In an age where the design focus is placed on the over-articulation of the individual hair strands, the awareness of the haircut can be lost on the designers themselves. Jason Payne's Raspberry Fields (2010) might be a perfect example about overly articulated parts with no vision for wholes. In Raspberry Fields, a highly-customized, individually weather-curled cedar shingle is used to compose a pitched-roof. The logic of this approach is described by Payne as a 'hair problem.' In this case, the scale of the strand (part) is the design problem, not the hairstyle (whole). This design approach is symptomatic of the early digital era, where the lasercut bed or the CNC machine becomes the space to design special bricks, instead of designing at the scale of the full composition. Raspberry Fields is almost literally splitting hair—it is a hair project that disregards the haircut, defaulting the decision of the overall haircut toward a slightly morphed postmodern vernacular pitched-roof house that the designer did not intend to produce. [CAO3] Being too invested in the details results in projects that cannot see the forest for the trees. The first decade in the 21st century has brought with it a field of over-articulated trees with hardly any understanding of a forest—or, a "difficult parts with no wholes" problem.
Opposed to Payne's project, the House of the Suicide by John Hejduk has no hair and only the haircut. The scale from which Hejduk conceived of this project is at the architectural scale, and not at the scale of the brick. This project spends no effort on the articulation of the "how" of each component, instead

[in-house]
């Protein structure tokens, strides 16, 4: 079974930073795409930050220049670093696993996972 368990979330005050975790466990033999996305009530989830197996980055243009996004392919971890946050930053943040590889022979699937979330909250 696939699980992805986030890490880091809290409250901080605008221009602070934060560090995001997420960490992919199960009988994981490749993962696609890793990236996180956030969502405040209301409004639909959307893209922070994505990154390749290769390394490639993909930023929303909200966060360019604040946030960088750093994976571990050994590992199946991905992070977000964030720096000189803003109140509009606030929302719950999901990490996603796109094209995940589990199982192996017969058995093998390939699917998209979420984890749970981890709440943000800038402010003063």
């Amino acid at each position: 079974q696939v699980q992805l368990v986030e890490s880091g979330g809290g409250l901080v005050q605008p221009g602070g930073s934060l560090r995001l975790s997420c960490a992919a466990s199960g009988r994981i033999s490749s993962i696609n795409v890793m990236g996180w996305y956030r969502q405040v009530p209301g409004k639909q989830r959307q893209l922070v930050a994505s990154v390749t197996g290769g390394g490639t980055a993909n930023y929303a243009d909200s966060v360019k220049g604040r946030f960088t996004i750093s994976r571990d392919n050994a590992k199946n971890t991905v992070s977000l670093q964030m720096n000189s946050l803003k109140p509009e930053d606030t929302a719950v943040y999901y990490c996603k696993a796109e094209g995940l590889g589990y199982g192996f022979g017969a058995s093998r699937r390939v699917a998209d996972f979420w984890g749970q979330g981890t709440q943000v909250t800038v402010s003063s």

just focusing on the "what," or the full object. The shape of the hairdo is the only graphic to read. The materiality of the hair has no traces of the individual follicle. Whereas Payne's Raspberry Fields resembles the high-resolution of the 2019 Lion King, the House of the Suicide is the low-resolution 1994 cartoon. At the architectural scale, buildings are shapes that make up a city's skyline. They lose all hair once they start reading as the silhouettes of haircuts. As Robert E. Somol writes in his article, "12 Reasons to Get Back into Shape," the idea of shape is expendable, adaptable, fit, empty, arbitrary, intensive, buoyant, projective, and illicit. "Shape" he writes, "eliminates information, is often low resolution, and is in this sense a 'cool' medium." Most importantly, shape is easy,"avoiding the rhetorical excess of geometric form or expressive mass, shape exhibits the immediacy of the graphic."
CODA's Party Wall (2013) might be the beginning of a different story about the digital transformation of architecture. While also conceived as an aggregation project using CNC-fabricated parts, Party Wall does not revolve around the mass-customization of individual components. Instead, the pavilion's parts came from the off-cuts of industry-standard skateboards transformed to achieve a dual legibility of array and surface. In other words, CODA found 'bricks' that had already been produced. Put simply, Party Wall is both hair and hairdo—a wall guided by a raster logic that makes a new composition out of found objects. The use of the digitally